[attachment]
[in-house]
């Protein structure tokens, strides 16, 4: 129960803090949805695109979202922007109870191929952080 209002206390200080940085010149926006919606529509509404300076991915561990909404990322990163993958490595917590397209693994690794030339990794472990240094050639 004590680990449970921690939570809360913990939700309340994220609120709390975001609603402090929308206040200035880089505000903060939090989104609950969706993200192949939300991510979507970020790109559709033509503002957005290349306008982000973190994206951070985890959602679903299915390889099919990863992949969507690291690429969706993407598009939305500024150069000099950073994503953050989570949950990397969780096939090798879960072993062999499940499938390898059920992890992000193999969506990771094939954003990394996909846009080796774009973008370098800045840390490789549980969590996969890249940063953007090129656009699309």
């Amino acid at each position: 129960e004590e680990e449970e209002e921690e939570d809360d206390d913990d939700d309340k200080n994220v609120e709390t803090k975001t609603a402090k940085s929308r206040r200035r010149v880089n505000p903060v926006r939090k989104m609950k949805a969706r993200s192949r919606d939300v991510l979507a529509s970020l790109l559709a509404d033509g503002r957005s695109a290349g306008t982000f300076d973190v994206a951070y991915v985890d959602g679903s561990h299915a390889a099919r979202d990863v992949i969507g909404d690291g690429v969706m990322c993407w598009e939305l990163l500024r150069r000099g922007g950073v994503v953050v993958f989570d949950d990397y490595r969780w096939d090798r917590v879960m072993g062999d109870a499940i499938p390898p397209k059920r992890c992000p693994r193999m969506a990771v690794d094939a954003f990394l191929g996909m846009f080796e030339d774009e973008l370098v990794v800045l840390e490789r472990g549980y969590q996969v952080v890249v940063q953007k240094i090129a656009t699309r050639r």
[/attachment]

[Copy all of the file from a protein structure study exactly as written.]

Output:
[in-house]
């Protein structure tokens, strides 16, 4: 129960803090949805695109979202922007109870191929952080 209002206390200080940085010149926006919606529509509404300076991915561990909404990322990163993958490595917590397209693994690794030339990794472990240094050639 004590680990449970921690939570809360913990939700309340994220609120709390975001609603402090929308206040200035880089505000903060939090989104609950969706993200192949939300991510979507970020790109559709033509503002957005290349306008982000973190994206951070985890959602679903299915390889099919990863992949969507690291690429969706993407598009939305500024150069000099950073994503953050989570949950990397969780096939090798879960072993062999499940499938390898059920992890992000193999969506990771094939954003990394996909846009080796774009973008370098800045840390490789549980969590996969890249940063953007090129656009699309």
């Amino acid at each position: 129960e004590e680990e449970e209002e921690e939570d809360d206390d913990d939700d309340k200080n994220v609120e709390t803090k975001t609603a402090k940085s929308r206040r200035r010149v880089n505000p903060v926006r939090k989104m609950k949805a969706r993200s192949r919606d939300v991510l979507a529509s970020l790109l559709a509404d033509g503002r957005s695109a290349g306008t982000f300076d973190v994206a951070y991915v985890d959602g679903s561990h299915a390889a099919r979202d990863v992949i969507g909404d690291g690429v969706m990322c993407w598009e939305l990163l500024r150069r000099g922007g950073v994503v953050v993958f989570d949950d990397y490595r969780w096939d090798r917590v879960m072993g062999d109870a499940i499938p390898p397209k059920r992890c992000p693994r193999m969506a990771v690794d094939a954003f990394l191929g996909m846009f080796e030339d774009e973008l370098v990794v800045l840390e490789r472990g549980y969590q996969v952080v890249v940063q953007k240094i090129a656009t699309r050639r």